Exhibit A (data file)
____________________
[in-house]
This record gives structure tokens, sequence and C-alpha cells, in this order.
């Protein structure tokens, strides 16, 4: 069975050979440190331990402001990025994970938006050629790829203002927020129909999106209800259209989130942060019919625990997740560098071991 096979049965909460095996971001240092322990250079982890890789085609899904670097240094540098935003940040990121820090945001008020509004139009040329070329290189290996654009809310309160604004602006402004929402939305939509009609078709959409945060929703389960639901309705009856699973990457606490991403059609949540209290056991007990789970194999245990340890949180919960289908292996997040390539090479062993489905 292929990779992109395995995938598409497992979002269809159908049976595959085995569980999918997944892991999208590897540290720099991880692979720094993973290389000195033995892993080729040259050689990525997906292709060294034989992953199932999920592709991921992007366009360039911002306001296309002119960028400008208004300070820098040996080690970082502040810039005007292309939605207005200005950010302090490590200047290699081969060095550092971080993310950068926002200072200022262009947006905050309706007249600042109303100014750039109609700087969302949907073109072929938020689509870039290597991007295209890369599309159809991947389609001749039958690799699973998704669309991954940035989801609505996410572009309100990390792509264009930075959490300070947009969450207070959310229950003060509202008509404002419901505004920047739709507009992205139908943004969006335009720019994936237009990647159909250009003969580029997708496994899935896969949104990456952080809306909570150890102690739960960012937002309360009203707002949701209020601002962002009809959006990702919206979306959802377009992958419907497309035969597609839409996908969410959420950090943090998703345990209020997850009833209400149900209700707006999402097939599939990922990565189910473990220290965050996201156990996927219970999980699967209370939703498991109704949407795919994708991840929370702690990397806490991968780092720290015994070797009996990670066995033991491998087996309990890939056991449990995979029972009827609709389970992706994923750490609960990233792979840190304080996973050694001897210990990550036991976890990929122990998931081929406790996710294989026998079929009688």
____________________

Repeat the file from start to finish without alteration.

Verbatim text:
[in-house]
This record gives structure tokens, sequence and C-alpha cells, in this order.
């Protein structure tokens, strides 16, 4: 069975050979440190331990402001990025994970938006050629790829203002927020129909999106209800259209989130942060019919625990997740560098071991 096979049965909460095996971001240092322990250079982890890789085609899904670097240094540098935003940040990121820090945001008020509004139009040329070329290189290996654009809310309160604004602006402004929402939305939509009609078709959409945060929703389960639901309705009856699973990457606490991403059609949540209290056991007990789970194999245990340890949180919960289908292996997040390539090479062993489905 292929990779992109395995995938598409497992979002269809159908049976595959085995569980999918997944892991999208590897540290720099991880692979720094993973290389000195033995892993080729040259050689990525997906292709060294034989992953199932999920592709991921992007366009360039911002306001296309002119960028400008208004300070820098040996080690970082502040810039005007292309939605207005200005950010302090490590200047290699081969060095550092971080993310950068926002200072200022262009947006905050309706007249600042109303100014750039109609700087969302949907073109072929938020689509870039290597991007295209890369599309159809991947389609001749039958690799699973998704669309991954940035989801609505996410572009309100990390792509264009930075959490300070947009969450207070959310229950003060509202008509404002419901505004920047739709507009992205139908943004969006335009720019994936237009990647159909250009003969580029997708496994899935896969949104990456952080809306909570150890102690739960960012937002309360009203707002949701209020601002962002009809959006990702919206979306959802377009992958419907497309035969597609839409996908969410959420950090943090998703345990209020997850009833209400149900209700707006999402097939599939990922990565189910473990220290965050996201156990996927219970999980699967209370939703498991109704949407795919994708991840929370702690990397806490991968780092720290015994070797009996990670066995033991491998087996309990890939056991449990995979029972009827609709389970992706994923750490609960990233792979840190304080996973050694001897210990990550036991976890990929122990998931081929406790996710294989026998079929009688």